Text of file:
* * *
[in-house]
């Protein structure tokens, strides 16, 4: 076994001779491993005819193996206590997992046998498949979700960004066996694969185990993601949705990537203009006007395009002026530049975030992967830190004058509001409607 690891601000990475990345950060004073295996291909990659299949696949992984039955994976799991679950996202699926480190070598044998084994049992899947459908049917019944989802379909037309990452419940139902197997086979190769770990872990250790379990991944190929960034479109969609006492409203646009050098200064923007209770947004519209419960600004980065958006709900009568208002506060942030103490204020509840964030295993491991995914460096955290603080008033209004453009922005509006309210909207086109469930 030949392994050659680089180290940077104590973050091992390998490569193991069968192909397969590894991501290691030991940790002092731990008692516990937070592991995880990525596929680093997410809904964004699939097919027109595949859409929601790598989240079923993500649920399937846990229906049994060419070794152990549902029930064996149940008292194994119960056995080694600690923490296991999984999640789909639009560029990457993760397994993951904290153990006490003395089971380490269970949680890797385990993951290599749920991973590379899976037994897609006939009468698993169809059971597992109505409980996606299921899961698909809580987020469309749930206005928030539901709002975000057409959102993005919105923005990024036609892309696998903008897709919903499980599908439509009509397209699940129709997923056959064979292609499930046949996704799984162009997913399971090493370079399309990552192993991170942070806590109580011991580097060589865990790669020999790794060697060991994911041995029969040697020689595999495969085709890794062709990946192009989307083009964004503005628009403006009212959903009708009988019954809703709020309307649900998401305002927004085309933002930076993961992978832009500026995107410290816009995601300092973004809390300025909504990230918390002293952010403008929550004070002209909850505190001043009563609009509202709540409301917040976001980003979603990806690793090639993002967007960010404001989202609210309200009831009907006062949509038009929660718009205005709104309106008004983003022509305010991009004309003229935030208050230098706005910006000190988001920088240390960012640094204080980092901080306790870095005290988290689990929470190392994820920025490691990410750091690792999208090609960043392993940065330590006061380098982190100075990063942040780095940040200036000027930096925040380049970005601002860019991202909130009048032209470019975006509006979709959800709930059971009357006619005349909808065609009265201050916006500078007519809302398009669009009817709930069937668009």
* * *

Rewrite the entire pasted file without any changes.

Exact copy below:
[in-house]
């Protein structure tokens, strides 16, 4: 076994001779491993005819193996206590997992046998498949979700960004066996694969185990993601949705990537203009006007395009002026530049975030992967830190004058509001409607 690891601000990475990345950060004073295996291909990659299949696949992984039955994976799991679950996202699926480190070598044998084994049992899947459908049917019944989802379909037309990452419940139902197997086979190769770990872990250790379990991944190929960034479109969609006492409203646009050098200064923007209770947004519209419960600004980065958006709900009568208002506060942030103490204020509840964030295993491991995914460096955290603080008033209004453009922005509006309210909207086109469930 030949392994050659680089180290940077104590973050091992390998490569193991069968192909397969590894991501290691030991940790002092731990008692516990937070592991995880990525596929680093997410809904964004699939097919027109595949859409929601790598989240079923993500649920399937846990229906049994060419070794152990549902029930064996149940008292194994119960056995080694600690923490296991999984999640789909639009560029990457993760397994993951904290153990006490003395089971380490269970949680890797385990993951290599749920991973590379899976037994897609006939009468698993169809059971597992109505409980996606299921899961698909809580987020469309749930206005928030539901709002975000057409959102993005919105923005990024036609892309696998903008897709919903499980599908439509009509397209699940129709997923056959064979292609499930046949996704799984162009997913399971090493370079399309990552192993991170942070806590109580011991580097060589865990790669020999790794060697060991994911041995029969040697020689595999495969085709890794062709990946192009989307083009964004503005628009403006009212959903009708009988019954809703709020309307649900998401305002927004085309933002930076993961992978832009500026995107410290816009995601300092973004809390300025909504990230918390002293952010403008929550004070002209909850505190001043009563609009509202709540409301917040976001980003979603990806690793090639993002967007960010404001989202609210309200009831009907006062949509038009929660718009205005709104309106008004983003022509305010991009004309003229935030208050230098706005910006000190988001920088240390960012640094204080980092901080306790870095005290988290689990929470190392994820920025490691990410750091690792999208090609960043392993940065330590006061380098982190100075990063942040780095940040200036000027930096925040380049970005601002860019991202909130009048032209470019975006509006979709959800709930059971009357006619005349909808065609009265201050916006500078007519809302398009669009009817709930069937668009």